Trigger warning: This post discusses suicide and suicidal ideation.
I tend to avoid conversations about suicide. It’s a topic that interests me on both a personal and academic level, but there are certain ideas that tend to come up over and over, ideas that make me so uncomfortable that I’d rather just not discuss them. They make me feel angry and overlooked, and helpless because I don’t know how to stop them from circulating.
Here’s one: the idea that suicide attempts can be clearly delineated between the “real” ones and the “mere” cries for help. I am starting to really hate the phrase “cry for help,” with all of its implications. Like the implication that it is less serious, that it conveys less suffering, like it’s just some kind of silly grandstanding that can be left out of the serious suicide statistics.
Here’s something I’ve learned over and over: actions that appear strange or even stupid from the outside often turn out to have perfectly understandable reasons behind them, if you can just listen.
Why would someone resort to potentially fatal self-harm as a way of accessing help? Maybe because they’ve tried asking for help in less drastic ways and haven’t received it. They may be dealing with a healthcare or social service system that’s designed for people in dire situations, a system that often fails to provide support for those who are trying to avoid health emergencies. They may be dealing with loved ones who just don’t take emotional suffering as seriously as physical harm. Sometimes a problem has to be translated into a language the people around you understand.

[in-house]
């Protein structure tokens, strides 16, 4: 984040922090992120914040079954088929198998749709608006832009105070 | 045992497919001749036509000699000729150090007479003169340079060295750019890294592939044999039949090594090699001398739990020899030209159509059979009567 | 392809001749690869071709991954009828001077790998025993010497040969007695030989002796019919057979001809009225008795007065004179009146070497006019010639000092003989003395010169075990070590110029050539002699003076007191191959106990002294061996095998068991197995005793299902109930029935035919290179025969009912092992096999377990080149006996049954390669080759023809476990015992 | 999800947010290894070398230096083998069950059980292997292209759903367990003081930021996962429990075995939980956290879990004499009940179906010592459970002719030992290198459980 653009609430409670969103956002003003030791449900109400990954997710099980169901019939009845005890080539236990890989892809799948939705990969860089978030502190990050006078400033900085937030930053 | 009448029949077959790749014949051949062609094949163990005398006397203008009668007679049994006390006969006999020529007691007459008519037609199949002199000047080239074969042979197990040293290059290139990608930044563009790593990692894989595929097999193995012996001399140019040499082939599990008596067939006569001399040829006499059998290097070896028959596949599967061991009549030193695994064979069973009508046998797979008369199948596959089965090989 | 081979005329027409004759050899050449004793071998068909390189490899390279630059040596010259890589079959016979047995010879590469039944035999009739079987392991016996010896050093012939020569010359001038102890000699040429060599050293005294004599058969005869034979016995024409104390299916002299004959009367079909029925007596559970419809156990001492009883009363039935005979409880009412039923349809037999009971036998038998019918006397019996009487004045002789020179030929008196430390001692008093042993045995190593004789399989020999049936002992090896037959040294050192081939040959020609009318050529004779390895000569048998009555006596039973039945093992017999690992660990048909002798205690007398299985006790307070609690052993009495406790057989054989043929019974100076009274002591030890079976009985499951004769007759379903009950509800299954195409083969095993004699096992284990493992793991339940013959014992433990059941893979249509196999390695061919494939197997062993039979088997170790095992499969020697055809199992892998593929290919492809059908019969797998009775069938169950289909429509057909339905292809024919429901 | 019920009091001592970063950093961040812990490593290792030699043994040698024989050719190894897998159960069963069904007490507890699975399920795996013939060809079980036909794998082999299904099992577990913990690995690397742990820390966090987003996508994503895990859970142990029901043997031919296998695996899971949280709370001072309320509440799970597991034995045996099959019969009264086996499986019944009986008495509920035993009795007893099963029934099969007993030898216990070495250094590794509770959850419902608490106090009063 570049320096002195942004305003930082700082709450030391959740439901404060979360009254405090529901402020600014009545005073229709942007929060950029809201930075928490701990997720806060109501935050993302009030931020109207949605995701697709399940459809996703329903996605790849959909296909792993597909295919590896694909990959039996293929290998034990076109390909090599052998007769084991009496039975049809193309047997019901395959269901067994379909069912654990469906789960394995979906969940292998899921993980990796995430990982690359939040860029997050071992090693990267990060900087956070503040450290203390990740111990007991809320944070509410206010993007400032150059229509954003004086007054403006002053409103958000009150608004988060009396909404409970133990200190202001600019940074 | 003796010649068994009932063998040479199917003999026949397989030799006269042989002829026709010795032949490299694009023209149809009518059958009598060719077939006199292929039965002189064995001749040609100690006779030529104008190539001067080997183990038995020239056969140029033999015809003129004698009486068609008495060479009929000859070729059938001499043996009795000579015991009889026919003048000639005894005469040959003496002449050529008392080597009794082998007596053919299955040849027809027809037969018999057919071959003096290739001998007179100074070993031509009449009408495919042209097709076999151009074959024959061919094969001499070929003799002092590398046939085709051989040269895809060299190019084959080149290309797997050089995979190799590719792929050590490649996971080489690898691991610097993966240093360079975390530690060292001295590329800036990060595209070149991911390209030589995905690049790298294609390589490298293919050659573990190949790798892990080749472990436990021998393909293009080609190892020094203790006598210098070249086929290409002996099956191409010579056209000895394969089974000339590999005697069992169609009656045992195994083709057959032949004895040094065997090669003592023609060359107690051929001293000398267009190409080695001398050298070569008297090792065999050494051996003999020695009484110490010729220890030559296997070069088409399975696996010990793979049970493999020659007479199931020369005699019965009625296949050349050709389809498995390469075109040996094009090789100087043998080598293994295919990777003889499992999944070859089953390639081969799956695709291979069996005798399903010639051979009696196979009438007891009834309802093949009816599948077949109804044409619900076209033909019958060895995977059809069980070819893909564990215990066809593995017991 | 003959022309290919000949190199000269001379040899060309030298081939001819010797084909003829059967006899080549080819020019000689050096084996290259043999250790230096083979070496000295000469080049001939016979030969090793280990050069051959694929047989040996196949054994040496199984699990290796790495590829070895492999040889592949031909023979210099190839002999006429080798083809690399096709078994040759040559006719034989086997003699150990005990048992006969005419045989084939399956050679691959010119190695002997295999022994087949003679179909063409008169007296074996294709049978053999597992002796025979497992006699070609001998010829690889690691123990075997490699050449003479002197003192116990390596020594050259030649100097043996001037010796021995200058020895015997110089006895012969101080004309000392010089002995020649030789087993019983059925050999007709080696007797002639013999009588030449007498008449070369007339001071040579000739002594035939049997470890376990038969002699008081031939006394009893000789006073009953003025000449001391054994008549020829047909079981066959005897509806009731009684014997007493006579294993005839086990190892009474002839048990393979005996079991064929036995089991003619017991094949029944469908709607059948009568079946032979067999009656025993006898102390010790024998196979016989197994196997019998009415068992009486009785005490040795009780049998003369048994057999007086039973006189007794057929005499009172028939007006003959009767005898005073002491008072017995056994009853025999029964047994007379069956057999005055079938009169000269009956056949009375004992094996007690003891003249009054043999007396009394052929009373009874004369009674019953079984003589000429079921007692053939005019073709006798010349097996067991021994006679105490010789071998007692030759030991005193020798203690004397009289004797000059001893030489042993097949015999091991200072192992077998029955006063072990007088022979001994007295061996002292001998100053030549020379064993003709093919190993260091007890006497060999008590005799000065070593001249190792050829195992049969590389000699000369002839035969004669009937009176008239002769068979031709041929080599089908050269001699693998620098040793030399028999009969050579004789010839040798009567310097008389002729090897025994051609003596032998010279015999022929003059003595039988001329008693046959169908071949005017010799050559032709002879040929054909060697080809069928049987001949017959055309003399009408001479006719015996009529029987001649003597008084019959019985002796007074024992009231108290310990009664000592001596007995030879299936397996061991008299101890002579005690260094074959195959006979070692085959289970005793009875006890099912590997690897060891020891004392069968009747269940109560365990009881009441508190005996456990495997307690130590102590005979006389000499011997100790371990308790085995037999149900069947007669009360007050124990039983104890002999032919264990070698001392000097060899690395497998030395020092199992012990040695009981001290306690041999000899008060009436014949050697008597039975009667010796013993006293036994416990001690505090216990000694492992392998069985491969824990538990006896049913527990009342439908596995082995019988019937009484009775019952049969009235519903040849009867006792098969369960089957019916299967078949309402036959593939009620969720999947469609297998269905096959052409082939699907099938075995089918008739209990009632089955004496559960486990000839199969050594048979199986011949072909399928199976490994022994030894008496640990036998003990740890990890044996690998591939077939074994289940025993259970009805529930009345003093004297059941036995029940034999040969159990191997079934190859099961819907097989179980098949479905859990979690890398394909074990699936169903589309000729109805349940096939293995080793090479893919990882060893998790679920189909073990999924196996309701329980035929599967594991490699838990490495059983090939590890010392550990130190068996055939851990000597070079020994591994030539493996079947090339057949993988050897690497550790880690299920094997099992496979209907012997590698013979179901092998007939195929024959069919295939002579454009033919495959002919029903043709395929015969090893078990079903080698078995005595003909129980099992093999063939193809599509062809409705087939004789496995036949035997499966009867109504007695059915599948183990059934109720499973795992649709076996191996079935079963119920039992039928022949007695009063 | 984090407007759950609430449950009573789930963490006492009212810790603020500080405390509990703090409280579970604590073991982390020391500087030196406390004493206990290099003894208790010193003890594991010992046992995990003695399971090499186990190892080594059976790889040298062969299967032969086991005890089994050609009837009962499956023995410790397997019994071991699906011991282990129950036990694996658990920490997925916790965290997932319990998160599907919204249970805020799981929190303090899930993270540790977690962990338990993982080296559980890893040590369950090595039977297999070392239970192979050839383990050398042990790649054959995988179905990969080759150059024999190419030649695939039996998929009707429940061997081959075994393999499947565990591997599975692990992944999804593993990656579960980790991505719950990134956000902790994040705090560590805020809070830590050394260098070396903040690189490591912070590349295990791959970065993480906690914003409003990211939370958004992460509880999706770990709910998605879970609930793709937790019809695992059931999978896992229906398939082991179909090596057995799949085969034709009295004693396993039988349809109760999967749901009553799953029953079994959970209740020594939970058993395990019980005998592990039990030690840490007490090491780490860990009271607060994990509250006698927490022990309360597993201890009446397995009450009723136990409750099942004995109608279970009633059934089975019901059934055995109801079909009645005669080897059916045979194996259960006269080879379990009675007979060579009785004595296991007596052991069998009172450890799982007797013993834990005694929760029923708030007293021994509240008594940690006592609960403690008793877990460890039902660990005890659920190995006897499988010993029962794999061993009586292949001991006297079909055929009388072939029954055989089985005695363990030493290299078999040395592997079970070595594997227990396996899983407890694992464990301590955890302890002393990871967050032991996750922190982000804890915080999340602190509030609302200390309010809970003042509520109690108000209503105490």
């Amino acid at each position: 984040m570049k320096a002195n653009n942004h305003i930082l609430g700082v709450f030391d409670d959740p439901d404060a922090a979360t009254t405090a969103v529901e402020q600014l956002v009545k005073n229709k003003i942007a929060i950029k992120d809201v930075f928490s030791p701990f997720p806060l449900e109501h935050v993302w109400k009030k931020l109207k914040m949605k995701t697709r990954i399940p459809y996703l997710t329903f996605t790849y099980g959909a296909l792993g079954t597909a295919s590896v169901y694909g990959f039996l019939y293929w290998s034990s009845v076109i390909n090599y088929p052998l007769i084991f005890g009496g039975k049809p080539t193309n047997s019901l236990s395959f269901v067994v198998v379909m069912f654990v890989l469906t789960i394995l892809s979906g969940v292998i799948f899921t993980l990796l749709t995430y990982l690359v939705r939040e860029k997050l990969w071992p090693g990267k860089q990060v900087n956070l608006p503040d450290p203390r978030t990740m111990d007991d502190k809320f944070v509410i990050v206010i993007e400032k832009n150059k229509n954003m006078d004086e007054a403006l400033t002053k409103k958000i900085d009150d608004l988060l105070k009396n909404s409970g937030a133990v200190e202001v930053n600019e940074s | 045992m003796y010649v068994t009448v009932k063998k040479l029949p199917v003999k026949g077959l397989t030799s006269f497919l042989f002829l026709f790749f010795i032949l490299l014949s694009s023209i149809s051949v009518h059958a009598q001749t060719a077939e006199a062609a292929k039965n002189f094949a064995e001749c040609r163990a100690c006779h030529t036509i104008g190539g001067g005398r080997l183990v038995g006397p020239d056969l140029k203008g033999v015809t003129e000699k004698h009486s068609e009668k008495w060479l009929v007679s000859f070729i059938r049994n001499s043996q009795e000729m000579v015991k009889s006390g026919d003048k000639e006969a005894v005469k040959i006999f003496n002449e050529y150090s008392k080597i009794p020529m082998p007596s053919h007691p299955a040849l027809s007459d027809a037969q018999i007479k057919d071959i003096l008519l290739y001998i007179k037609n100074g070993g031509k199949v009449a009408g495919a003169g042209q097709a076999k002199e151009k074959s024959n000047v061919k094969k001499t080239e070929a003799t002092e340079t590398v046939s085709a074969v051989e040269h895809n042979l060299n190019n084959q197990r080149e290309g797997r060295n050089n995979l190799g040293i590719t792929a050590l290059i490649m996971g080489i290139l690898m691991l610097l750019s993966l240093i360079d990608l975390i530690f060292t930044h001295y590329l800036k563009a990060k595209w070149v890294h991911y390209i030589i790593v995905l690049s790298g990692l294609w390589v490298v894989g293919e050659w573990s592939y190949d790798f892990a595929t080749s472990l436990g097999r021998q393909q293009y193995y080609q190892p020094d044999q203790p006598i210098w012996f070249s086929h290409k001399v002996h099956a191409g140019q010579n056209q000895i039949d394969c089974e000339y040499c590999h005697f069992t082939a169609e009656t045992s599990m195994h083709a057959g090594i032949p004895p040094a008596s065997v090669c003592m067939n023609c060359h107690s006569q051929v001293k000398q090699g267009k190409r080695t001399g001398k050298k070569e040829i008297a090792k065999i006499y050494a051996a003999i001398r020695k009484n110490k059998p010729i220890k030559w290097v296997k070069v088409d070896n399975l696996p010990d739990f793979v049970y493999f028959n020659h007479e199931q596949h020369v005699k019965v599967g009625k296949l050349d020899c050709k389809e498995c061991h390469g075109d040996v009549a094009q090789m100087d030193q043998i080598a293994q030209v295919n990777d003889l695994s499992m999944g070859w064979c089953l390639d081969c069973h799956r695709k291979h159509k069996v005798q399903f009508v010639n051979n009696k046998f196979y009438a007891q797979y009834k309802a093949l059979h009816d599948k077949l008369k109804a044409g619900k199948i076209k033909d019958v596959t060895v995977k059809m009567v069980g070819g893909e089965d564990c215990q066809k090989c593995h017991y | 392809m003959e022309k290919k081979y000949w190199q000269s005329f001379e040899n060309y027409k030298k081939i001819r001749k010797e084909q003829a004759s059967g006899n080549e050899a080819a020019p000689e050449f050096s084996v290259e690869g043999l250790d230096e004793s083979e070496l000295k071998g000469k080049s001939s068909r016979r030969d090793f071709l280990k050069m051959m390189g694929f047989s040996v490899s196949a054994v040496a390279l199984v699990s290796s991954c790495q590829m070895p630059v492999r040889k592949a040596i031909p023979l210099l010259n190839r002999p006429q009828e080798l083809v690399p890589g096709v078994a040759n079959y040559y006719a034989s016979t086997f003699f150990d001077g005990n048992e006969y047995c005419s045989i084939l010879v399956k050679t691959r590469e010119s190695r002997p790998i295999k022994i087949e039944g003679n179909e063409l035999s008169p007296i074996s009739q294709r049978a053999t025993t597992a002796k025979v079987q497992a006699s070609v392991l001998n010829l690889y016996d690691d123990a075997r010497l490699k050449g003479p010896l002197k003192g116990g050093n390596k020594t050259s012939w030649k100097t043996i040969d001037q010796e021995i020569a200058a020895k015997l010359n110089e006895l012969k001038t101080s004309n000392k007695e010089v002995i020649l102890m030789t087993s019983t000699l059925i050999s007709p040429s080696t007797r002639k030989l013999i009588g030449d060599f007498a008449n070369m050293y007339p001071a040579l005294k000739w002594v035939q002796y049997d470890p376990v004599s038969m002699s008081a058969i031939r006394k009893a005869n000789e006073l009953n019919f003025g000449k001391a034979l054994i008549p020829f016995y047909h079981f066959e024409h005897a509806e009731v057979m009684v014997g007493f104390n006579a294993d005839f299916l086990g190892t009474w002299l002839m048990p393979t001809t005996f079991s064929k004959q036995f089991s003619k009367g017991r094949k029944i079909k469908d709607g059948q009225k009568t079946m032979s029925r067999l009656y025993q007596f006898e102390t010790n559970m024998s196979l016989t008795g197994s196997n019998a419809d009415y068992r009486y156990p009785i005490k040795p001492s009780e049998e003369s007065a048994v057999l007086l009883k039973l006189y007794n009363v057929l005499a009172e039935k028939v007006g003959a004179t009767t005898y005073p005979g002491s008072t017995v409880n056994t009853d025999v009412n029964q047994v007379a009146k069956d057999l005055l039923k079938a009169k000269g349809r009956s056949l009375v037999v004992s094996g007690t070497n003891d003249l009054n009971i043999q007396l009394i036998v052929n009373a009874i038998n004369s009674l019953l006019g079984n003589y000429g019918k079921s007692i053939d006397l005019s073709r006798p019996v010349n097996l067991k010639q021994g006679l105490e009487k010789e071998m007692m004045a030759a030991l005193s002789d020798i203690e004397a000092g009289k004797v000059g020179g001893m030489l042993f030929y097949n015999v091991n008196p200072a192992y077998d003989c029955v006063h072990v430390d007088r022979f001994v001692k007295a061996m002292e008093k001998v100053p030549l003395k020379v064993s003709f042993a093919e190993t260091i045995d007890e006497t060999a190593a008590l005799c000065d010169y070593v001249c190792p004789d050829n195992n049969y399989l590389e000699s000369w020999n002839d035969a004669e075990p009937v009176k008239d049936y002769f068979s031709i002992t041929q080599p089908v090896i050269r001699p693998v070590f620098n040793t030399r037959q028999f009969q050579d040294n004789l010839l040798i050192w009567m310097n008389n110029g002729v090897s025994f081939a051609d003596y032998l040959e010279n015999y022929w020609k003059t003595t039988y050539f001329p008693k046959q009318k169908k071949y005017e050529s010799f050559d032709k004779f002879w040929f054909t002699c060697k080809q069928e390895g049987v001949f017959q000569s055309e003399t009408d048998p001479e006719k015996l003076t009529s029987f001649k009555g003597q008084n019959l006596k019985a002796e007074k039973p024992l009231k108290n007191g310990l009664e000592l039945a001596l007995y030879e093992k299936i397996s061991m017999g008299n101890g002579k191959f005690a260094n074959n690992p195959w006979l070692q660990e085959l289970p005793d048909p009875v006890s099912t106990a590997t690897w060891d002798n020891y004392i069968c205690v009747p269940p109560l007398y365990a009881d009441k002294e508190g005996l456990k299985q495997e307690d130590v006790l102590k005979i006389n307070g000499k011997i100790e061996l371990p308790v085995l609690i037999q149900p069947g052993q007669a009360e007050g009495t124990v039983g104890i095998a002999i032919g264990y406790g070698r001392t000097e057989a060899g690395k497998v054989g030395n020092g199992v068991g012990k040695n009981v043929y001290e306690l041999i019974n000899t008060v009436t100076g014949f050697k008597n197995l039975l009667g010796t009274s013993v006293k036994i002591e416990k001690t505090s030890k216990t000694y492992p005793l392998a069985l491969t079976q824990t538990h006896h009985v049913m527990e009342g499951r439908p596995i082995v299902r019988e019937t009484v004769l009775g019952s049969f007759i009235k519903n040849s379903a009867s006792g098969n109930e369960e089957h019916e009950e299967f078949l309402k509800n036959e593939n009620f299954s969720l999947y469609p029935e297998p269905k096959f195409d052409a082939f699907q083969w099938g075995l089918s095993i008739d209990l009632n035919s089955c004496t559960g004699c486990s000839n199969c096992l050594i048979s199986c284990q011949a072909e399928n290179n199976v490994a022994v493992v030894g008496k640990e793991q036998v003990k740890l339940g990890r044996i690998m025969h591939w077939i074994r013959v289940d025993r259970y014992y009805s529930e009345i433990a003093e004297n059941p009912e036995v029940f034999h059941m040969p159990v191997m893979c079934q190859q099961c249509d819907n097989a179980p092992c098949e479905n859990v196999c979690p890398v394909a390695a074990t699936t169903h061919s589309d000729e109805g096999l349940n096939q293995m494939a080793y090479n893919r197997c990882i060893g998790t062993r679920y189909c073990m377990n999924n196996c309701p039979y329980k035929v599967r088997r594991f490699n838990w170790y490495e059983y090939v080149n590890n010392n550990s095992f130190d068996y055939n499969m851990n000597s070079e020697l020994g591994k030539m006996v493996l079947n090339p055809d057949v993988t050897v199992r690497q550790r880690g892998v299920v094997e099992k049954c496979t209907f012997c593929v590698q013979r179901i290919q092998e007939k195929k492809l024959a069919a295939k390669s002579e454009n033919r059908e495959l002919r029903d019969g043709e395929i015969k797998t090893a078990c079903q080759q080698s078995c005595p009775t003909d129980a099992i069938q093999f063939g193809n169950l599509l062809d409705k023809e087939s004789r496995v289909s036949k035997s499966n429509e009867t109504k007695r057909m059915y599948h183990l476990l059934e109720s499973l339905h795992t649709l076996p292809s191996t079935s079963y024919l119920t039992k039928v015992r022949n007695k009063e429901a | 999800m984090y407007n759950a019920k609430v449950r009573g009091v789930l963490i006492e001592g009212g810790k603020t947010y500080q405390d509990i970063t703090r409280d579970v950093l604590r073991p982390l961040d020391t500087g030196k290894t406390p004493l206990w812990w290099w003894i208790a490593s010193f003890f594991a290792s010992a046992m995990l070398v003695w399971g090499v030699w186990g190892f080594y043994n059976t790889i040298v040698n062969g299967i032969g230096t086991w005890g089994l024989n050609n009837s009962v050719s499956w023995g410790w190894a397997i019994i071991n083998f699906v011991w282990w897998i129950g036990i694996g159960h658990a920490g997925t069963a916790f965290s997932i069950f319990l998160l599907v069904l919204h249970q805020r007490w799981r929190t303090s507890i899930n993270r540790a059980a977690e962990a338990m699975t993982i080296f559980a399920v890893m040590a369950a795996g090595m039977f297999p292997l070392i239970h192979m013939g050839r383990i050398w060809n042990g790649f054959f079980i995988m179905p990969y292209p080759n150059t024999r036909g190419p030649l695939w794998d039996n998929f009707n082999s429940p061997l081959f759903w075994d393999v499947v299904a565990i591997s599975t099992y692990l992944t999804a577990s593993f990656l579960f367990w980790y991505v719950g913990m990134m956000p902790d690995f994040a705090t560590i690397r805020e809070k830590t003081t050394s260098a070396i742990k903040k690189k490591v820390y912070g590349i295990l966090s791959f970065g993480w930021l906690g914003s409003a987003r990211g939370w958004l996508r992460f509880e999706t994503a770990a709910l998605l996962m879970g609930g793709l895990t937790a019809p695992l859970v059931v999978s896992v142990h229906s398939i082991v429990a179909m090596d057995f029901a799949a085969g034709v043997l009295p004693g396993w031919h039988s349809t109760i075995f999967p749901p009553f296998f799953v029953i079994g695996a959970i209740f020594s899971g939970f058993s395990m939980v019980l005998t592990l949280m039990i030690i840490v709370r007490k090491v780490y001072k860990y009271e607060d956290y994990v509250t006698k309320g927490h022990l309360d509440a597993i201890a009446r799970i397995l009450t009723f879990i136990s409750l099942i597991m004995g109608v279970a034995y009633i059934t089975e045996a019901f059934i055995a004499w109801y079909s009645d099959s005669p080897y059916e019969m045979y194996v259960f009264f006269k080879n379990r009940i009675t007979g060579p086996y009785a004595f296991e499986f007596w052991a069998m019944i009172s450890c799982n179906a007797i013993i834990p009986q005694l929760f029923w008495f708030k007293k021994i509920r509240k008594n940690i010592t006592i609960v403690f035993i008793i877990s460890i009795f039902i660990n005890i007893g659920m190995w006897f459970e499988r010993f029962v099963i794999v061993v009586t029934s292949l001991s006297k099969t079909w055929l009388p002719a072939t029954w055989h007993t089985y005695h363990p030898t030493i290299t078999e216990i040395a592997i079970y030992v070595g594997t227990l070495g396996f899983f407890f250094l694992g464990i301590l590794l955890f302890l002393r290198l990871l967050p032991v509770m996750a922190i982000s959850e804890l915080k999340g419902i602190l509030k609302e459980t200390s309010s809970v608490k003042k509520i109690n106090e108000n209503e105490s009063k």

Another potential problem is that some people find themselves unable to even ask for help in the first place. Hell, many adults who are considered perfectly mature and healthy find it difficult to identify their emotions and express them to others. When you are coping with a serious mental illness, it can be even harder. When you can’t even say for certain what you’re feeling, it’s nearly impossible to let others know that you are feeling it.
And that’s assuming you even know where to go if you need help. Assuming you could even afford the help that may be available in your area. Or know what kind of services to contact if you can’t afford it, if such services are available to you.
A final issue that makes it hard to categorize suicide attempts is that people can certainly have more than one motivation, even conflicting motivations. They can even be uncertain exactly that their motivations are, especially if they are in the midst of turmoil. I don’t think you can clearly divide people into the “I want help” camp and the “I want to die” camp. I’m willing to bet there is a fair amount of overlap.
All of this being a long-winded way of saying, “Please don’t treat some suicide attempts as if they were less serious or harmful than others.”
I’m sorry if reading this has been uncomfortable. Honestly, it was uncomfortable to write. But this issue has been on my mind lately and I wanted to finally get it out.
If you are thinking about self-harm or suicide at all – even if you’re not seriously making a plan at this stage – please do what you can to get some help. It may be helpful to start here.